Director, Writer, Editor
Michael Forlong began his prolific filmmaking career in his native New Zealand, but from the mid-50s on, worked largely in England.
Born in Whanganui on 20 March 1912, Forlong was brought up largely by his mother. Forlong was an announcer on Wellington radio station 2ZB when he was drafted to write the script for an ambitious Government film, marking New Zealand’s 1940 centennial. Originally running at roughly 53 minutes, One Hundred Crowded Years mixed Waitangi re-enactments with modern day doco footage. Ultimately the filmwould win its biggest audiences from school groups. Forlong also worked on at least three other films for the NZ Government, before serving in WWII.
In 1944 Forlong joined recently created Government filmmaking body the National Film Unit, where he began writing and editing for NFU newsreel Weekly Review. Forlong would go on to direct (plus usually write and edit) an impressive tally of 25 plus films at the Unit.
With few exceptions, filmmaking commissioned for the NZ Government had long been based mainly around newsreels and promotional films. Though Forlong worked on his fair share of Weekly Review newsreels, a number of his more noteworthy films incorporated dramatic elements.
The Elysian Bus added celestial stylings to its road safety message, complete with angels; rare NFU drama Aroha, which includes classic tune ‘Blue Smoke’, told the story of a young Māori woman facing conflict over traditional and Western forms of medical treatment. The 18-minute film may have been given the go-ahead as an attempt to head off independently-made feature film Broken Barrier (1952) which also told a rare (though ultimately very different) Māori-Pākehā story.
Forlong also ventured into dance and the experimental with a 1948 Weekly Review newreel which lived up to its title (Rhythm and Movement). Some viewers found the film’s innovation - and partial nudity - a bridge too far.
By now Forlong had began investigating filmmaking opportunities overseas. In 1949, while working in Australia as an assistant director on aborigine tale Bitter Springs, he won a British Council scholarship; and it was in England that he recut his 45-minute long NFU drama-doco Journey for Three for its British release.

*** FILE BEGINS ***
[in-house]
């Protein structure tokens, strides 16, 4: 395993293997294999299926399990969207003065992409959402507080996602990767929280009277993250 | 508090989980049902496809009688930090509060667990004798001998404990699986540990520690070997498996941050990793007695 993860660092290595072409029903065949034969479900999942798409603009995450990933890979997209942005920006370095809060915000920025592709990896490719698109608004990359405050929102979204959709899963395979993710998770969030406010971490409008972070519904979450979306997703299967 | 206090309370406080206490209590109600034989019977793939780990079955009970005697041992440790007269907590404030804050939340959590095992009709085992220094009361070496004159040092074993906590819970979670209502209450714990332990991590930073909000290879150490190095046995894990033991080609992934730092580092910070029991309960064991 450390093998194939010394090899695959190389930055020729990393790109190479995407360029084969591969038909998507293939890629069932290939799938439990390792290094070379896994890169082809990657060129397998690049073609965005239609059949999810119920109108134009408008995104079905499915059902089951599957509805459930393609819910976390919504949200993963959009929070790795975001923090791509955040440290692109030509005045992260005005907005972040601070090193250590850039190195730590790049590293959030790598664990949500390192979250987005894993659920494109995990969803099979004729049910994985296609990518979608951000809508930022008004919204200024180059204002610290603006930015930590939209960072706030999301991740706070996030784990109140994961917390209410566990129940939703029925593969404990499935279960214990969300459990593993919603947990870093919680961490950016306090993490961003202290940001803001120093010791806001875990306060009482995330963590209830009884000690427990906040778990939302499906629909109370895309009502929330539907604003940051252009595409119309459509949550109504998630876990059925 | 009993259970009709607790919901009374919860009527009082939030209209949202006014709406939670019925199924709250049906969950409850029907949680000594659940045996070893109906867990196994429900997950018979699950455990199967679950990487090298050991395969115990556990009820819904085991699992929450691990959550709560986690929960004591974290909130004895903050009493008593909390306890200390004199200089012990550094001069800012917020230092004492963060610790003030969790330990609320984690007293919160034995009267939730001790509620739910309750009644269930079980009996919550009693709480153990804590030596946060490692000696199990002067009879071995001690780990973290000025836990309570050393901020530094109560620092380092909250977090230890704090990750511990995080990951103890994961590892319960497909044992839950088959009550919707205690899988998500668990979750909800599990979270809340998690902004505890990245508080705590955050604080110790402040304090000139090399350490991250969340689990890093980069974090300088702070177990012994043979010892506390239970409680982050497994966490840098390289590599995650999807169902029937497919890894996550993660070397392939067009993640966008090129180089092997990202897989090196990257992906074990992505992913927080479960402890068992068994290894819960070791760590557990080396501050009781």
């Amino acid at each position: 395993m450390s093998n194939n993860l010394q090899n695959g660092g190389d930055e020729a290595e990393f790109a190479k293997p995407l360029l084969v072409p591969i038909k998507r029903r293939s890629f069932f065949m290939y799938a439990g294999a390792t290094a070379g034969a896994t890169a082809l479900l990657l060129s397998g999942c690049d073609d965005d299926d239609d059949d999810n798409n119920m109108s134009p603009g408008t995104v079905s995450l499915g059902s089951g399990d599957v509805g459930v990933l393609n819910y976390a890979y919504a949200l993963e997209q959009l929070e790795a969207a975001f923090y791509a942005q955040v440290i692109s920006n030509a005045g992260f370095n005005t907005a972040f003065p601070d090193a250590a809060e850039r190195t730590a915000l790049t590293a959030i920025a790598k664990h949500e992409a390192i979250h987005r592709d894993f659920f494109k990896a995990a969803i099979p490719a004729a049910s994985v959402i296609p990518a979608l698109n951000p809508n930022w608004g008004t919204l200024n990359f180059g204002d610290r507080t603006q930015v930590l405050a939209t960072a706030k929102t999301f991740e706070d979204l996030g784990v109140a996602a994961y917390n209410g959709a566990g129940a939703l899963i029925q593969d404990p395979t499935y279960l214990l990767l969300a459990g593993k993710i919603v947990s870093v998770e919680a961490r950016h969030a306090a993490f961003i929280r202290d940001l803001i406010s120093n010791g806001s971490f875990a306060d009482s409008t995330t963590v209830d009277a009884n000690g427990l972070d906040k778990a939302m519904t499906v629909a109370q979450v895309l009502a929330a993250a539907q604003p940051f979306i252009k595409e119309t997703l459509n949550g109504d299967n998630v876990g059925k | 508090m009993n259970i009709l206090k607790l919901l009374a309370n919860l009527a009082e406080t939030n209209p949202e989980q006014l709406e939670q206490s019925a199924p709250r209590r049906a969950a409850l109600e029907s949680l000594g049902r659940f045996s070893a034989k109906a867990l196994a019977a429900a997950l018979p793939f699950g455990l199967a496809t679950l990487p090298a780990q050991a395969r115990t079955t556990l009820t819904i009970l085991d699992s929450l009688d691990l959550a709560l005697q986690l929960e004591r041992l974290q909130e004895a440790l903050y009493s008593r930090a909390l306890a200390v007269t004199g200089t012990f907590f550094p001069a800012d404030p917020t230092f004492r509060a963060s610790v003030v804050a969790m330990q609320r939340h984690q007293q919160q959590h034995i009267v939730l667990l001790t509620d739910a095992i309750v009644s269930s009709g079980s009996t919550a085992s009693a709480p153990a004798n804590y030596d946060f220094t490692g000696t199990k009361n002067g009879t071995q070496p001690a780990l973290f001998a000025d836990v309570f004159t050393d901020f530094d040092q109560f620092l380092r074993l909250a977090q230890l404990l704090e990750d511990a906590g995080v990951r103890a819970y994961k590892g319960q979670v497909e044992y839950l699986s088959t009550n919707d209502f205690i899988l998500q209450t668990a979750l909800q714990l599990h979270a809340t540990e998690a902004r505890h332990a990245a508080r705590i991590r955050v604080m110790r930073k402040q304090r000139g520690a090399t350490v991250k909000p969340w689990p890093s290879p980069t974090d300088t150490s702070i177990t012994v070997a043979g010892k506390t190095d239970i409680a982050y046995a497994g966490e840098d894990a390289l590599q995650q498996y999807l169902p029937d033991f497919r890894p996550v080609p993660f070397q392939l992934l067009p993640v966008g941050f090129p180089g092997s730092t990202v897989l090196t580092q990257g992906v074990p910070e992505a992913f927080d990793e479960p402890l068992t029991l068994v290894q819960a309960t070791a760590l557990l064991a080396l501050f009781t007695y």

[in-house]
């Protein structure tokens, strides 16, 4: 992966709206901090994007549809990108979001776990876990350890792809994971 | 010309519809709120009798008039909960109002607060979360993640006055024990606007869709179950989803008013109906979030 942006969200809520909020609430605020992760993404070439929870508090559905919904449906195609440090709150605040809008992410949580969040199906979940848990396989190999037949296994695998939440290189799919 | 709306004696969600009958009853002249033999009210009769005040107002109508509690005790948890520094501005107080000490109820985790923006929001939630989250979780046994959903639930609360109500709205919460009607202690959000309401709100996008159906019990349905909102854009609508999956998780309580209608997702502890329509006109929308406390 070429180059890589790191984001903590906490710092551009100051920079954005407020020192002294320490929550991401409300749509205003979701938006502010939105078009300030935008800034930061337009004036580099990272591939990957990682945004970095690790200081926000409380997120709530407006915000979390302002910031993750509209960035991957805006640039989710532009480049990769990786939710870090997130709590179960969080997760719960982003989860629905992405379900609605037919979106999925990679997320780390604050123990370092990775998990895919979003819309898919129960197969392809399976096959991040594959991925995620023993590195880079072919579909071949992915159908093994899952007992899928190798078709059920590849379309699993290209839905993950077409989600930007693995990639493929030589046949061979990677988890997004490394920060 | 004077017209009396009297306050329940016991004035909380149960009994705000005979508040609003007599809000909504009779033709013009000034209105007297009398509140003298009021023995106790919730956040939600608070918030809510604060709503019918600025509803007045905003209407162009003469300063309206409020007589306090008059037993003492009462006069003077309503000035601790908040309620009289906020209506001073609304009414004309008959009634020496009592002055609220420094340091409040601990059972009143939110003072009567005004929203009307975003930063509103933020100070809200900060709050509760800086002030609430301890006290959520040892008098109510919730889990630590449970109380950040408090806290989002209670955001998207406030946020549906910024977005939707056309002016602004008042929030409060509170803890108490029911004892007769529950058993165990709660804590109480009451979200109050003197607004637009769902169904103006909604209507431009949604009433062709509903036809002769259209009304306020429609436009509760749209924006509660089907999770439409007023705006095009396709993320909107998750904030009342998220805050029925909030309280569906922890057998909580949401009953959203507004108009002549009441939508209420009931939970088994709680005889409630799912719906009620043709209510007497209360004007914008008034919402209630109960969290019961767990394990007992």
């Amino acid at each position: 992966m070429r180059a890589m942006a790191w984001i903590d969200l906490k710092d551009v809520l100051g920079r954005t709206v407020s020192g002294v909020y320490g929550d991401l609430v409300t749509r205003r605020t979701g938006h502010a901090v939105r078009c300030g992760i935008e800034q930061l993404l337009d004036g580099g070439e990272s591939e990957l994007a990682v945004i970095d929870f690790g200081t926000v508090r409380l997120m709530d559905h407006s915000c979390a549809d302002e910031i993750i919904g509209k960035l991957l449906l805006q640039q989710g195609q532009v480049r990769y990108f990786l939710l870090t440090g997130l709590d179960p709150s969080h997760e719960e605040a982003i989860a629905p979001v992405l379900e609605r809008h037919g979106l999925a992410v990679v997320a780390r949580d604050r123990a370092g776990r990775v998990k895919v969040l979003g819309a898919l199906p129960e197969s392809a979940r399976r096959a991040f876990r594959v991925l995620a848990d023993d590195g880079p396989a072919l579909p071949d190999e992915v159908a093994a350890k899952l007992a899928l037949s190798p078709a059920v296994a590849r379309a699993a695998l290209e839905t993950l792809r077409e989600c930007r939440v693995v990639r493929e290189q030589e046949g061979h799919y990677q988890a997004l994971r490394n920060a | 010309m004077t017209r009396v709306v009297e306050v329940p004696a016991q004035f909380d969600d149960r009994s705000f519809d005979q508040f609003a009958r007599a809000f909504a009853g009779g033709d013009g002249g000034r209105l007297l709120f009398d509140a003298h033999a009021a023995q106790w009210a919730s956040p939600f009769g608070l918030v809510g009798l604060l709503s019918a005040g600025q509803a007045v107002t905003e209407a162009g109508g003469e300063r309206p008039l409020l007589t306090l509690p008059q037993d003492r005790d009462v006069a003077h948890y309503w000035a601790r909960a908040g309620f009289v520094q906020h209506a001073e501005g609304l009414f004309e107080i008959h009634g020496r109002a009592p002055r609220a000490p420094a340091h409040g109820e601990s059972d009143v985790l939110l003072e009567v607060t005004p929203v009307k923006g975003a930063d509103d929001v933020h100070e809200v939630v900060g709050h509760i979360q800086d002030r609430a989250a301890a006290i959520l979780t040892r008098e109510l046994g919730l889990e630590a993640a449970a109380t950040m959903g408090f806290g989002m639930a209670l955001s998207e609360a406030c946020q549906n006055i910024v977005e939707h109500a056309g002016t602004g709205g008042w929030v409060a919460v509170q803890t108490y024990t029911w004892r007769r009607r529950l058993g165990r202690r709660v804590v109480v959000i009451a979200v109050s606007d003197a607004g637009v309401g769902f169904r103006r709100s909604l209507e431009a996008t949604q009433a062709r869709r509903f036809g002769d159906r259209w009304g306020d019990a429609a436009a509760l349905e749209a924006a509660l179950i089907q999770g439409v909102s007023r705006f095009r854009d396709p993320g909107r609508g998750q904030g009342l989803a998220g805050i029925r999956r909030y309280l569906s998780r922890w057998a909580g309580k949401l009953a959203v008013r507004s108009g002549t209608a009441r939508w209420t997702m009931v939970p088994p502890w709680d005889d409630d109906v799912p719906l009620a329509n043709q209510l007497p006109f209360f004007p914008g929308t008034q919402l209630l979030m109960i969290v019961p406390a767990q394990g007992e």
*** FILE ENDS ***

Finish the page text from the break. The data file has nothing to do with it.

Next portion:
In Europe, the second stage of Forlong’s filmmaking career began. He made his feature debut in 1954 as director and co-writer of Shetlandsgjengen (released in America as Suicide Mission). The film recreated the real-life WWII exploits of The Shetland Bus, which saw Norwegian fishermen sneaking refugees from German-occupied Norway to the Shetland Islands.
Forlong drafted many real-life sailors to play themselves, including Shetland Bus skipper Leif Larsen, the most decorated naval officer of WWII. By coincidence Shetlandsgjengen was made the same year as Child’s Play, the first and only feature film directed by Margaret Thomson, another expat Kiwi who had spent time at the NFU.
Forlong was also second unit director on the Spanish shoot of Richard Burton epic Alexander the Great (1956), and assisted Ealing Studios legend Michael Balcon on the production of WWII epic Dunkirk.
During the 60s Forlong returned to directing with a vengeance. That decade he made five features, including two comedies and roving race car drama The Green Helmet, in which Carry On star Sid James attempts to channel a strine accent. One of them, forgotten plantation drama Plantage Tamarinde, was shot in Dutch, largely in the Dutch Antilles.
In 1968 Forlong made the first of five films for UK organisation The Children’s Film Foundation. Since 1951 the CFF had utilised a tax on movie tickets to fund “clean, healthy, intelligent” hour-long films for children. Lionheart was the tale of a boy (played by the director’s son James) who befriends an escaped lion.
As rising budgets allowed the CFF to shoot beyond the UK, Forlong won the opportunity to write and direct a story set in New Zealand. Rangi’s Catch (completed in 1972) was the tale of four children playing hide and seek across the country with two escaped criminals (one of them played by Ian Mune). A 12-year-old Temuera Morrison made his debut as Rangi, after Forlong spotted him in Rotorua doing kapa haka and a welcome speech for tourists.
Originally shot in eight parts for television, Rangi’s Catch was recut for release in New Zealand as a movie. Reaction was generally upbeat, with Dominion reviewer Catherine de la Roche labelling it "one of the best children's films ever made".
Forlong’s last feature was CFF tale High Rise Donkey (1980), written by Ealing Studios scribe TEB Clarke. He continued to direct corporate films until at least 1985. Ian Percival Michael Forlong passed away in Spain in 2000.
John O’Shea, ‘A Charmed Life: Fragments of Memory..and Extracts from Conversations’ in Film in Aotearoa New Zealand. Editors Jonathan Dennis and Jan Bieringa (Wellington: Victoria University Press, Second Edition 1996)
William Renwick, ‘One Hundred Crowded Years: The Centennial Film,’ in Creating a National Spirit: Celebrating New Zealand’s Centennial. Editor William Renwick (Wellington: Victoria University Press, 2004)
Andrew Roberts, ‘How the Children’s Film Foundation once dominated Saturday morning cinema’ - Guardian, 9 September 2010
‘Michael Forlong’, The Internet Movie Database website. Accessed 9 February 2016